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donned his slippers, refreshed his inner man with a cordial, and

over the heaving shoulder of his "spouse," who lies dissolved upon

his martial bosom, he is taking the spectators into his confidence

with a wink worthy of the late Mr. Buckstone.  Nothing more genuine,

more heartily laughable, than this set of designs has appeared in

our day.  And Mr. Caldecott has few limitations.  Not only does he

draw human nature admirably, but he draws animals and landscapes

equally well, so one may praise him without reserve.  Though not

children's books, mention should here be made of his "Bracebridge

Hall," and "Old Christmas," the illustrations to which are the

nearest approach to that beau-ideal, perfect sympathy between the

artist and the author, with which the writer is acquainted.  The cut

on page 173 is from the former of these works.

Many of the books above mentioned are printed in colours by various

processes, and they are not always engraved on wood.  But--to close

the account of modern wood-engraving--some brief reference must be

made to what is styled the "new American School," as exhibited for

the most part in "Scribner's" and other Transatlantic magazines.

Authorities, it is reported, shake their heads over these

performances. "C'est magnifique, mais ce nest pas la gravure," they

whisper.  Into the matter in dispute, it is perhaps presumptuous for

an "atechnic" to adventure himself.  But to the outsider it would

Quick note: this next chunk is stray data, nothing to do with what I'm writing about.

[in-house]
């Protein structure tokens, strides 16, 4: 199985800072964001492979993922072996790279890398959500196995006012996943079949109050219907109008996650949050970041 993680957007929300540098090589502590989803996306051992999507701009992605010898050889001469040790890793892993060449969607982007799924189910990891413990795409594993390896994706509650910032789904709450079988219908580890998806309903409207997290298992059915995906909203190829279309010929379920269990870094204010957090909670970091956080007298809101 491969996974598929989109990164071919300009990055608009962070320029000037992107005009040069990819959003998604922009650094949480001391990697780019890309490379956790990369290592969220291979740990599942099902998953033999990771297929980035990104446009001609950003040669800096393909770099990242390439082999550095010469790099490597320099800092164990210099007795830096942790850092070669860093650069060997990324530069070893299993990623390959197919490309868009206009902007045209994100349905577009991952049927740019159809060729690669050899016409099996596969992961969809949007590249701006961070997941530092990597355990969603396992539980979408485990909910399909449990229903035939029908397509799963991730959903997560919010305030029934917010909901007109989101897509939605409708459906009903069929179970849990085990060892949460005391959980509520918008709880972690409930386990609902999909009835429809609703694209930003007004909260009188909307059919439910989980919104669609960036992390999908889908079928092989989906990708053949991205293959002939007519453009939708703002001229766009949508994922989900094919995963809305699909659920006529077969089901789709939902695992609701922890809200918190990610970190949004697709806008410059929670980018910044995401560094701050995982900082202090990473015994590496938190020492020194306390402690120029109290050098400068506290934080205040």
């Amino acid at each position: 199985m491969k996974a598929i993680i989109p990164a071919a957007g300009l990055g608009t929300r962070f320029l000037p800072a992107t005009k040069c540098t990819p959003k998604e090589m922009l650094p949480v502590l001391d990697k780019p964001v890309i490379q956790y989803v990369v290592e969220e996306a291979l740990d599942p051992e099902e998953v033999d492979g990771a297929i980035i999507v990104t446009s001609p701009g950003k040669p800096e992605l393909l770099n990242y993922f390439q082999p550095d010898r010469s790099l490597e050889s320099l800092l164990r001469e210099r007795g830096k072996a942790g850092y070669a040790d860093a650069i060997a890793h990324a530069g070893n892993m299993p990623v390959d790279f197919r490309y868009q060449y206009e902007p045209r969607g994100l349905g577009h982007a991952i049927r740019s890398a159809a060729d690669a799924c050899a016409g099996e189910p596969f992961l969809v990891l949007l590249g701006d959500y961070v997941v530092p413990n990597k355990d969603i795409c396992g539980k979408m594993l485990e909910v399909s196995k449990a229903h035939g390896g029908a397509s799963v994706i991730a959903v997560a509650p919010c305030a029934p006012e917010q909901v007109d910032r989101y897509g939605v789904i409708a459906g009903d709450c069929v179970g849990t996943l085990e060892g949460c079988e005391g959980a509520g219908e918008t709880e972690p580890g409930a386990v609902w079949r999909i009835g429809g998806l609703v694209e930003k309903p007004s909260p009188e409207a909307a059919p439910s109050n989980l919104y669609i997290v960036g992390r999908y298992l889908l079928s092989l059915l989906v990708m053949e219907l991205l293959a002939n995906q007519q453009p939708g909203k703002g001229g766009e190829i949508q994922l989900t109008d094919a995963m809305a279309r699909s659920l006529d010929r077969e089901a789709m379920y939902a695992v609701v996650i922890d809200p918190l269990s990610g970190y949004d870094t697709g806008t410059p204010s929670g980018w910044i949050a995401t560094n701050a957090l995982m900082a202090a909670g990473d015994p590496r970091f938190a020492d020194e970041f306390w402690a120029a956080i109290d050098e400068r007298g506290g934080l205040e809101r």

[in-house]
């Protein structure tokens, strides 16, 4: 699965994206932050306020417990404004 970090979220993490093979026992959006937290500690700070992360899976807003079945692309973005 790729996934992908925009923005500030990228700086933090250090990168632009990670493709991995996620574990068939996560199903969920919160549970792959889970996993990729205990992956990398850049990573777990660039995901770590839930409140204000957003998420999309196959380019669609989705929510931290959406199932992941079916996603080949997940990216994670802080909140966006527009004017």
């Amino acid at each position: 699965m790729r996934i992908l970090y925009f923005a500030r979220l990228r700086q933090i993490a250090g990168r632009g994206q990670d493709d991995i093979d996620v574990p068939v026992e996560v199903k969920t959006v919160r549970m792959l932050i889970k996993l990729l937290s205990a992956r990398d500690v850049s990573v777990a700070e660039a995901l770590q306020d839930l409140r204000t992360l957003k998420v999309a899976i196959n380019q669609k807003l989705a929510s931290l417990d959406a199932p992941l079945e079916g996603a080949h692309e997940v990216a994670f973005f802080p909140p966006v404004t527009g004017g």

certainly seem as if the chief ground of complaint is that the new

comers do not play the game according to the old rules, and that

this (alleged) irregular mode of procedure tends to lessen the

status of the engraver as an artist.  False or true, this, it may

fairly be advanced, has nothing whatever to do with the matter, as

far, at least, as the public are concerned.  For them the question

is, simply and solely--What is the result obtained?  The new school,

availing themselves largely of the assistance of photography, are

able to dispense, in a great measure, with the old tedious method of

drawing on the block, and to leave the artist to choose what medium

he prefers for his design--be it oil, water-colour, or black and

white--concerning themselves only to reproduce its characteristics

on the wood.  This is, of course, a deviation from the method of

Bewick.  But would Bewick have adhered to his method in these days?

Even in his last hours he was seeking for new processes.  What we

want is to get nearest to the artist himself with the least amount

of interpretation or intermediation on the part of the engraver.  Is

engraving on copper to be reproduced, we want a facsimile if

possible, and not a rendering into something which is supposed to be

the orthodox utterance of wood-engraving.  Take, for example, the

copy of Schiavonetti's engraving of Blake's Death's Door in

"Scribner's Magazine" for June 1880, or the cut from the same source

at page 131 of this book.  These are faithful line for line

transcriptions, as far as wood can give them, of the original

copper-plates; and, this being the case, it is not to be wondered at

that the public, who, for a few pence can have practical facsimiles

of Blake, of Cruikshank, or of Whistler, are loud in their

appreciation of the "new American School."  Nor are its successes

confined to reproduction in facsimile.  Those who look at the

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